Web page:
different types of evidence in dealing with linguistic research questions of
different generality, and thereby help establish a better understanding of the
nature of linguistic evidence. We therefore invite original contributions from
all fields of linguistics (including syntax, semantics, pragmatics, phonology,
morphology, computational linguistics, psycholinguistics, neurolinguistics
historical linguistics, typology) on any of the above issues concerning
linguistic evidence.

-Third Call and submission deadline change -

Linguistic Evidence: Empirical, Theoretical, and Computational Perspectives.
2-4 February 2006 at Tübingen University, Germany

- Please note new submission deadline: 30th September 2005 -

This change has become necessary because of a hacker posting in the Linguist
List, advertising a false submission deadline.

- Web site: http://www.sfb441.uni-tuebingen.de/LingEvid2006 -

Aims and scope:
The increasing accessibility of corpus data and the wider application of
experimental techniques in linguistics have led to a remarkable growth in
interest in the empirical base of linguistic theory, and the status of different
kinds of linguistic evidence.

It is becoming clearer that all sorts of data, even so-called primary data from
introspection or from authentic language production, are inherently complex and
reflect performance and production factors as well as the constructs which are
subject of linguistic theory. It is therefore necessary for linguistic studies
to draw on evidence from multiple data types or sources: introspective data,
corpus data, psycholinguistic data, experimental data, historical and diachronic
data, typological data, neurolinguistic data and language learning.

It is in particular by contrasting evidence from different sources on the same
research question that we may gain a deeper understanding of the status and
quality of the individual types of linguistic evidence and of their mutual
relationship and relative weight.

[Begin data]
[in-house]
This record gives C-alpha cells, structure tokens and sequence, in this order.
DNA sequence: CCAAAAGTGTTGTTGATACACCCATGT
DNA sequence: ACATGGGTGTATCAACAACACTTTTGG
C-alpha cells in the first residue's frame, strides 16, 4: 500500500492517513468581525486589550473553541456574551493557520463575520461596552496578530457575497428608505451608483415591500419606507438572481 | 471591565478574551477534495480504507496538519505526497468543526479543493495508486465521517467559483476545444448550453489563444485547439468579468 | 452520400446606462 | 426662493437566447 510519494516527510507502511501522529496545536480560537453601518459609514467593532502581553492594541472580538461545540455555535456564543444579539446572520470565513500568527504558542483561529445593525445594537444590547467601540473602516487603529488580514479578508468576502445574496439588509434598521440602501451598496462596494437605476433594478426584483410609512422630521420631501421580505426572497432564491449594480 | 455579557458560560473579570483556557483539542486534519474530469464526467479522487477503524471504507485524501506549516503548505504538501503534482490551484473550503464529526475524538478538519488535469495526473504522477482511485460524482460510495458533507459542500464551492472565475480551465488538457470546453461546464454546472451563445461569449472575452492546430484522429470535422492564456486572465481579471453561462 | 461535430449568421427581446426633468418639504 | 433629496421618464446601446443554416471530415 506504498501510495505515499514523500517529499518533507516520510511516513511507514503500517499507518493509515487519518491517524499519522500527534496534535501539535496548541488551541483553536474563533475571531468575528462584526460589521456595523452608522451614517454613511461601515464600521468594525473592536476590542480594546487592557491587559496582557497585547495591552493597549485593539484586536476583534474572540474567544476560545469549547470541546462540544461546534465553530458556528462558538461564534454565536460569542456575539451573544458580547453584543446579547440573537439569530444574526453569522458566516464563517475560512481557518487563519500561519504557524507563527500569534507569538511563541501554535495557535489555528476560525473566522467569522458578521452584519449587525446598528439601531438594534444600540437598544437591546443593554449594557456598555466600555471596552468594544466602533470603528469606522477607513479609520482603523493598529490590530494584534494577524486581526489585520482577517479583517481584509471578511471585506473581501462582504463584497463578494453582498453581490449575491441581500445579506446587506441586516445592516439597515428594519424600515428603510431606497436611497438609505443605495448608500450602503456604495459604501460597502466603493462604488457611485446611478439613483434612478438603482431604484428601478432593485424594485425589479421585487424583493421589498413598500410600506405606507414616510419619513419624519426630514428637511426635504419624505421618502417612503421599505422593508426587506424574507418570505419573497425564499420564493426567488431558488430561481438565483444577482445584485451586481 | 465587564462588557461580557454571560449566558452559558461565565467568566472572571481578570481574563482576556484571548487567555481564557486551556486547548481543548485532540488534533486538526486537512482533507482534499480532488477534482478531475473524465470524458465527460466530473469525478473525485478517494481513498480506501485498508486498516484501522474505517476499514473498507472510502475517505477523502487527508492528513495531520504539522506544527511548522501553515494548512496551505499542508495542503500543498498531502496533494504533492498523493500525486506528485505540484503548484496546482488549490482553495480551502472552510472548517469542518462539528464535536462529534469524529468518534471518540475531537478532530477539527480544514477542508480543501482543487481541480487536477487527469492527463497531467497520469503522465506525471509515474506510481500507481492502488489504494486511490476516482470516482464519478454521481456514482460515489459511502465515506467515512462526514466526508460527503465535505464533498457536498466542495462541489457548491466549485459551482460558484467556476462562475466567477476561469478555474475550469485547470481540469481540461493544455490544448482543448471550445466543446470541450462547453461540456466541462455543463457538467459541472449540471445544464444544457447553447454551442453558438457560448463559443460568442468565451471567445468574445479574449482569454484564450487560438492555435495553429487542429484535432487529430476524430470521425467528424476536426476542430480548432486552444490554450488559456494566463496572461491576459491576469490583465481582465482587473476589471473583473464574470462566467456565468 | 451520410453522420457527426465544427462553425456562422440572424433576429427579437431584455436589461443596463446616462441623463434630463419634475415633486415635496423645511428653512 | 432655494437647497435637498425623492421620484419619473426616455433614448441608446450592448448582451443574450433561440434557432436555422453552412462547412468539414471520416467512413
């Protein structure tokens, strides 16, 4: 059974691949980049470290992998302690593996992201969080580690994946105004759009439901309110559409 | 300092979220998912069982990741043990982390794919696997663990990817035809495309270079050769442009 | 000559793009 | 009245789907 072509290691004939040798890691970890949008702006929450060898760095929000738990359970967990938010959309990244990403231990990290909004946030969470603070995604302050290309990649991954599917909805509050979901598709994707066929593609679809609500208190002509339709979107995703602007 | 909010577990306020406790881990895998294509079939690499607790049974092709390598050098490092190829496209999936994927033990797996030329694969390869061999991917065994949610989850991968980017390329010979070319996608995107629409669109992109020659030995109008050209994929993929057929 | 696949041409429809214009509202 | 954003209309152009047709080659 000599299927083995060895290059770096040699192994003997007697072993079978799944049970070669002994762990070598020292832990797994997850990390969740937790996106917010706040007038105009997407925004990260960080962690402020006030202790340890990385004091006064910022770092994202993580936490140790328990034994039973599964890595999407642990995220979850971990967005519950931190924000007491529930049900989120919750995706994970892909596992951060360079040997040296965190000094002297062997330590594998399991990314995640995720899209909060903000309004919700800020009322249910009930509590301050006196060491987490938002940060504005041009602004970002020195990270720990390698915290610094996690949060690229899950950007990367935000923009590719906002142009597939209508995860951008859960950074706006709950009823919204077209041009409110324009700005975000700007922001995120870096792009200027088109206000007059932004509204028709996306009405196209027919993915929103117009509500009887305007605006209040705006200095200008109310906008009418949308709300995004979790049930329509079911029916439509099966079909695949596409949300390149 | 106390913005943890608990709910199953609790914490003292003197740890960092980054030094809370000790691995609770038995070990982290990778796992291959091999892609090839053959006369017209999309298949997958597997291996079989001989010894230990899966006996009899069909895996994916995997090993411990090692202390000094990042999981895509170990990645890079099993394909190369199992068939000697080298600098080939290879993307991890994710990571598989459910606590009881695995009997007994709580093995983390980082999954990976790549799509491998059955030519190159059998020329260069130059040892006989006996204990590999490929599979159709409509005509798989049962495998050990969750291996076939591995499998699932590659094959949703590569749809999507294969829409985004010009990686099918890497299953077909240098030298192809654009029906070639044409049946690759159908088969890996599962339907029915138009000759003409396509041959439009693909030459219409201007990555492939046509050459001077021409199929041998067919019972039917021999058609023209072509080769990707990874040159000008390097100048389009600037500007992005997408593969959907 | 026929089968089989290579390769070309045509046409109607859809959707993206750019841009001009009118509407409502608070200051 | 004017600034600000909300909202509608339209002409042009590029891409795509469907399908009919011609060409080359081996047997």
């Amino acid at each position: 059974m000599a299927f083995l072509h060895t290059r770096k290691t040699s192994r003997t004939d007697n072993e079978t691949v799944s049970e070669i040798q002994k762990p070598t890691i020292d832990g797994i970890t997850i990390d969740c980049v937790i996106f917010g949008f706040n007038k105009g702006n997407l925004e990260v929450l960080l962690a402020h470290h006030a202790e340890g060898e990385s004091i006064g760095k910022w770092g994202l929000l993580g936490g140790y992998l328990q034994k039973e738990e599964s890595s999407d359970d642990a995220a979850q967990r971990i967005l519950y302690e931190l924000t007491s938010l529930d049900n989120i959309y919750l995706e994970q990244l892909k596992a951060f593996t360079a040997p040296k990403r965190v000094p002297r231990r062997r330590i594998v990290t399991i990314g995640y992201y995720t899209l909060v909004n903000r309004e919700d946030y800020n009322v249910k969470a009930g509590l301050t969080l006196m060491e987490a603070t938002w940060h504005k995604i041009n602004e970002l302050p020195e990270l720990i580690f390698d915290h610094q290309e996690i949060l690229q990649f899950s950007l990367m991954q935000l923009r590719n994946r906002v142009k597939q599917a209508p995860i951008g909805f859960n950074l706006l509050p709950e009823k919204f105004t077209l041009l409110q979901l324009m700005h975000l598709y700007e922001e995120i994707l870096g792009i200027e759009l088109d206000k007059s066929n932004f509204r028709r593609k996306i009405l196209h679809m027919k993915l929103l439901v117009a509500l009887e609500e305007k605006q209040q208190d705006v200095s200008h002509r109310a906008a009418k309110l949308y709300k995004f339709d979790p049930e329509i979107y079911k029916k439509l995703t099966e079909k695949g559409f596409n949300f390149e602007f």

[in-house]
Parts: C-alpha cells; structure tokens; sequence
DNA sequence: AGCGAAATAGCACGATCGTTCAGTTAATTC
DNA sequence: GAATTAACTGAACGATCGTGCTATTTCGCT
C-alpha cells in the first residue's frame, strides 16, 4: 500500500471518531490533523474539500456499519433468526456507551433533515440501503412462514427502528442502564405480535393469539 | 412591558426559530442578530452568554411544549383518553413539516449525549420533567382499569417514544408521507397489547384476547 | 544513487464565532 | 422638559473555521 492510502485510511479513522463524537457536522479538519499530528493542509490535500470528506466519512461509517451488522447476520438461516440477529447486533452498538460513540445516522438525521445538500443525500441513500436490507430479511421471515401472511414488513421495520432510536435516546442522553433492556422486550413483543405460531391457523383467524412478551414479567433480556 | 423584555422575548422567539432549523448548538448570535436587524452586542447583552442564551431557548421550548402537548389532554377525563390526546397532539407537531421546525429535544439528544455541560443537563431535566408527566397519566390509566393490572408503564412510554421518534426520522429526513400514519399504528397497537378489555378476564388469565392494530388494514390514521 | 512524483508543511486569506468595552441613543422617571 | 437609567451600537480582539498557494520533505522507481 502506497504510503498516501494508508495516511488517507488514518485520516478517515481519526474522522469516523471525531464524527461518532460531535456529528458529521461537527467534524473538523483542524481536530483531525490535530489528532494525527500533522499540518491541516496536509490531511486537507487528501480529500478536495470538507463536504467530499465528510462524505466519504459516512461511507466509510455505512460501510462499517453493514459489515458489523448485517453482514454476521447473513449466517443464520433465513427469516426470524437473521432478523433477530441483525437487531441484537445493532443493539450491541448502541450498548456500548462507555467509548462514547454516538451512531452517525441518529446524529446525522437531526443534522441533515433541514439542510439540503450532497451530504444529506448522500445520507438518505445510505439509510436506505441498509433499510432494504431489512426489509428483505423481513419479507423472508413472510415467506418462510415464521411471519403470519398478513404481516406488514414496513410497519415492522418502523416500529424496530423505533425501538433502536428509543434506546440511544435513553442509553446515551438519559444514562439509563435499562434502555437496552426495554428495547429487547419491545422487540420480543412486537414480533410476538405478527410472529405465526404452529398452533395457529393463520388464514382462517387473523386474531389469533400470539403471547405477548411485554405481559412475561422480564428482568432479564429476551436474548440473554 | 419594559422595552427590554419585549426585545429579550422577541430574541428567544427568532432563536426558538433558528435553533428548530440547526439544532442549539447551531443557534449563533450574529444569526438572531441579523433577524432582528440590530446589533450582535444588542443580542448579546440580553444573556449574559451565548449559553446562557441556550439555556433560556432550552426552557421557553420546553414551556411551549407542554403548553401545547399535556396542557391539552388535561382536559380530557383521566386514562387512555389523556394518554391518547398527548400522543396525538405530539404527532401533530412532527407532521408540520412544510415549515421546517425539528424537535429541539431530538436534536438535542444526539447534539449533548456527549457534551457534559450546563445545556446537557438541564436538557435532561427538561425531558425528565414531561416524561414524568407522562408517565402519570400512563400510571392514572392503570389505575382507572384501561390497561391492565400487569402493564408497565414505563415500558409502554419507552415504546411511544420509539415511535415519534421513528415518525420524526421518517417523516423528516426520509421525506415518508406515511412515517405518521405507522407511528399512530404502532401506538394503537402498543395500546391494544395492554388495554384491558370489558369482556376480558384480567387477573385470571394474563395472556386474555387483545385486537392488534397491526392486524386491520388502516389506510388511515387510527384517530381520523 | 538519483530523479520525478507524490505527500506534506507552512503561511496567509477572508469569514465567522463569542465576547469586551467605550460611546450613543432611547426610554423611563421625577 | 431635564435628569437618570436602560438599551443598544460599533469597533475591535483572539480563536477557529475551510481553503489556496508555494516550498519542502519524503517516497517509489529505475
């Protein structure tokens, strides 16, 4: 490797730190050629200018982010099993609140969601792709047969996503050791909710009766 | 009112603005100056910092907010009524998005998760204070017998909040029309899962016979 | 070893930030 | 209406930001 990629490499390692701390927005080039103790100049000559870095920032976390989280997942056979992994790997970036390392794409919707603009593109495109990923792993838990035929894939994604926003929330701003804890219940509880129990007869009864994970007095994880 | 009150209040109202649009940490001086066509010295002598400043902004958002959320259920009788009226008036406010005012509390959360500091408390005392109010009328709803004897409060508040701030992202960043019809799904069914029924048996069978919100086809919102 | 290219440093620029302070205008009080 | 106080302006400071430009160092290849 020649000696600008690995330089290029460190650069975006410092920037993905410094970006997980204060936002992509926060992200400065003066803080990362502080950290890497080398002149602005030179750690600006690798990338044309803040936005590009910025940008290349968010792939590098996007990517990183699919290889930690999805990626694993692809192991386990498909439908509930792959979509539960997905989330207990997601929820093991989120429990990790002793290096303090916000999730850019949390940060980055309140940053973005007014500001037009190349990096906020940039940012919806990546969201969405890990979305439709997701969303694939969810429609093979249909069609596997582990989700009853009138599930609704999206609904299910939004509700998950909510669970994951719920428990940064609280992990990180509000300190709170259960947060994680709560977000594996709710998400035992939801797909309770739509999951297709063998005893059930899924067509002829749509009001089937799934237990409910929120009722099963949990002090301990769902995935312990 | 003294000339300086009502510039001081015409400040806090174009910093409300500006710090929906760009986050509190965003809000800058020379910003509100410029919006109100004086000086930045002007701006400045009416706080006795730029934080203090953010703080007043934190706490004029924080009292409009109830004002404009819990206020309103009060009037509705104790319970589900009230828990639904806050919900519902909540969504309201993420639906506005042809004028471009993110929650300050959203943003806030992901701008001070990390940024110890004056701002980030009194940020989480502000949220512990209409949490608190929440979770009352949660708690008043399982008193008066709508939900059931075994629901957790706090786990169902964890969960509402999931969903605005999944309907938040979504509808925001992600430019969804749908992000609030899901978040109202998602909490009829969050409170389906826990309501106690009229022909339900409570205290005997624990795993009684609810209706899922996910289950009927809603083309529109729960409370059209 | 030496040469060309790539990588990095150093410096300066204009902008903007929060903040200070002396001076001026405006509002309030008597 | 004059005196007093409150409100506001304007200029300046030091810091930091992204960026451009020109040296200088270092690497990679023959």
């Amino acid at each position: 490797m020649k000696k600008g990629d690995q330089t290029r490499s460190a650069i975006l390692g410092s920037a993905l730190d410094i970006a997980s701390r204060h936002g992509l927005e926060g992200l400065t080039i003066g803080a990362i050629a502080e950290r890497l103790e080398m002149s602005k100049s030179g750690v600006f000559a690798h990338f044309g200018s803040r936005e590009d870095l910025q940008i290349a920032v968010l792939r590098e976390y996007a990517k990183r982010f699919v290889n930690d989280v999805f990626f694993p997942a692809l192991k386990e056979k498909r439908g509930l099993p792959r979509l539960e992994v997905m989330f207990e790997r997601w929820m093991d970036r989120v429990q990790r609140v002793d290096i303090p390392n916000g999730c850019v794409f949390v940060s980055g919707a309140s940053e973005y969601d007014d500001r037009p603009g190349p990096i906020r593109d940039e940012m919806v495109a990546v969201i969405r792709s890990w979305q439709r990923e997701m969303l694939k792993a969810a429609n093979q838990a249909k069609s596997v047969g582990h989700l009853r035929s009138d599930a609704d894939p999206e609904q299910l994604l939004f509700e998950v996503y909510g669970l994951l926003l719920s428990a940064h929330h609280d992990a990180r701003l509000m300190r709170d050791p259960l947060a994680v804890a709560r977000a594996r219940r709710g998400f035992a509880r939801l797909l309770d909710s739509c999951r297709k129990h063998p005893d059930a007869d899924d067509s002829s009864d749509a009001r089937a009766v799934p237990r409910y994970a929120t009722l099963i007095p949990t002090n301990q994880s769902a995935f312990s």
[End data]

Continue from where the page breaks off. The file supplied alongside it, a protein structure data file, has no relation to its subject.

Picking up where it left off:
It is the aim of this conference to bring together researchers from different
areas of linguistics to discuss their views on these issues and their use of
different types of evidence in dealing with linguistic research questions, and
thereby help establish a better understanding of the nature of linguistic
evidence. We therefore invite original contributions from all fields of
linguistics (including syntax, semantics, pragmatics,phonology, morphology,
phonetics, computational linguistics, psycholinguistics, neurolinguistics,
historical linguistics, typology) on any of the above issues concerning
linguistic evidence.

Submissions

We invite abstracts for 25+10 minute talks and also for poster presentations.

Abstracts should be anonymous and a maximum of 2 pages long. Please attach a
separate file or sheet with personal information: title of abstract, author(s),
affiliation(s), corresponding author's e-mail and postal address, telephone and
fax number. Submission by e-mail, post or fax can all be accepted. We welcome
plain text, ps, or pdf; doc at your own risk.

Abstracts can be e-mailed to LingEvid2006uni-tuebingen.de or posted or faxed to:

Sam Featherston
Linguistic Evidence
SFB 441
Nauklerstrasse 35
72074 Tübingen
Germany

Fax: +49/7071/29-5830

Full details can be accessed on our web site at
http://www.sfb441.uni-tuebingen.de/LingEvid2006

Wolfgang Sternefeld, Uwe Mönnich, Hubert Truckenbrodt and Sam Featherston
Co-chairs of the organizing committee